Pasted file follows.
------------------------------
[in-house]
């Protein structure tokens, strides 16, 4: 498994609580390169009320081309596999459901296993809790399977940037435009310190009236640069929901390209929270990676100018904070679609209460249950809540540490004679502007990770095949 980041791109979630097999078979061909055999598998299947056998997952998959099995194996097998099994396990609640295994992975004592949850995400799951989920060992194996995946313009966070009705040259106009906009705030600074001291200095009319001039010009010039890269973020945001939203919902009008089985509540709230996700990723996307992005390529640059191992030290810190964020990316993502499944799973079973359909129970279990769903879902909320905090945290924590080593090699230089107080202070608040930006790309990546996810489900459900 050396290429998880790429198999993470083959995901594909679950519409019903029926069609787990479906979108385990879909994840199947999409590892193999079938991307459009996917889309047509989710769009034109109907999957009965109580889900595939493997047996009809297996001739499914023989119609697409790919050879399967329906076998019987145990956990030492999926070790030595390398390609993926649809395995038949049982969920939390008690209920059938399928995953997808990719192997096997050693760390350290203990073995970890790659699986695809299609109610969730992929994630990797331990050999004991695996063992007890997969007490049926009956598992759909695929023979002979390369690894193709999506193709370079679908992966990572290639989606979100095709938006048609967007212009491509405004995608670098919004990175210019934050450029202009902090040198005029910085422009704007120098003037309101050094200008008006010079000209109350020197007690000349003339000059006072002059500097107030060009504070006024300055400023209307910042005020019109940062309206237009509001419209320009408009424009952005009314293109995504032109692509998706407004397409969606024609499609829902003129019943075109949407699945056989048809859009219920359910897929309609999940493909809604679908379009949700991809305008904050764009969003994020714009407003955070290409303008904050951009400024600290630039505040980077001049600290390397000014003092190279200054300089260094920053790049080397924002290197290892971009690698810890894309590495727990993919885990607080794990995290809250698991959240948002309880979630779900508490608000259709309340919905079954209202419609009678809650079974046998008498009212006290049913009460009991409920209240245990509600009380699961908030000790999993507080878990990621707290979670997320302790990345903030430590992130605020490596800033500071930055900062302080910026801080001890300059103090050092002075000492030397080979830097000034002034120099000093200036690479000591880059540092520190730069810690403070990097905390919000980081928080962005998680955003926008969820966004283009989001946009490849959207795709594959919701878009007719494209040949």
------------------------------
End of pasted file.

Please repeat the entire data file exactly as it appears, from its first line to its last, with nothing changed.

[in-house]
């Protein structure tokens, strides 16, 4: 498994609580390169009320081309596999459901296993809790399977940037435009310190009236640069929901390209929270990676100018904070679609209460249950809540540490004679502007990770095949 980041791109979630097999078979061909055999598998299947056998997952998959099995194996097998099994396990609640295994992975004592949850995400799951989920060992194996995946313009966070009705040259106009906009705030600074001291200095009319001039010009010039890269973020945001939203919902009008089985509540709230996700990723996307992005390529640059191992030290810190964020990316993502499944799973079973359909129970279990769903879902909320905090945290924590080593090699230089107080202070608040930006790309990546996810489900459900 050396290429998880790429198999993470083959995901594909679950519409019903029926069609787990479906979108385990879909994840199947999409590892193999079938991307459009996917889309047509989710769009034109109907999957009965109580889900595939493997047996009809297996001739499914023989119609697409790919050879399967329906076998019987145990956990030492999926070790030595390398390609993926649809395995038949049982969920939390008690209920059938399928995953997808990719192997096997050693760390350290203990073995970890790659699986695809299609109610969730992929994630990797331990050999004991695996063992007890997969007490049926009956598992759909695929023979002979390369690894193709999506193709370079679908992966990572290639989606979100095709938006048609967007212009491509405004995608670098919004990175210019934050450029202009902090040198005029910085422009704007120098003037309101050094200008008006010079000209109350020197007690000349003339000059006072002059500097107030060009504070006024300055400023209307910042005020019109940062309206237009509001419209320009408009424009952005009314293109995504032109692509998706407004397409969606024609499609829902003129019943075109949407699945056989048809859009219920359910897929309609999940493909809604679908379009949700991809305008904050764009969003994020714009407003955070290409303008904050951009400024600290630039505040980077001049600290390397000014003092190279200054300089260094920053790049080397924002290197290892971009690698810890894309590495727990993919885990607080794990995290809250698991959240948002309880979630779900508490608000259709309340919905079954209202419609009678809650079974046998008498009212006290049913009460009991409920209240245990509600009380699961908030000790999993507080878990990621707290979670997320302790990345903030430590992130605020490596800033500071930055900062302080910026801080001890300059103090050092002075000492030397080979830097000034002034120099000093200036690479000591880059540092520190730069810690403070990097905390919000980081928080962005998680955003926008969820966004283009989001946009490849959207795709594959919701878009007719494209040949």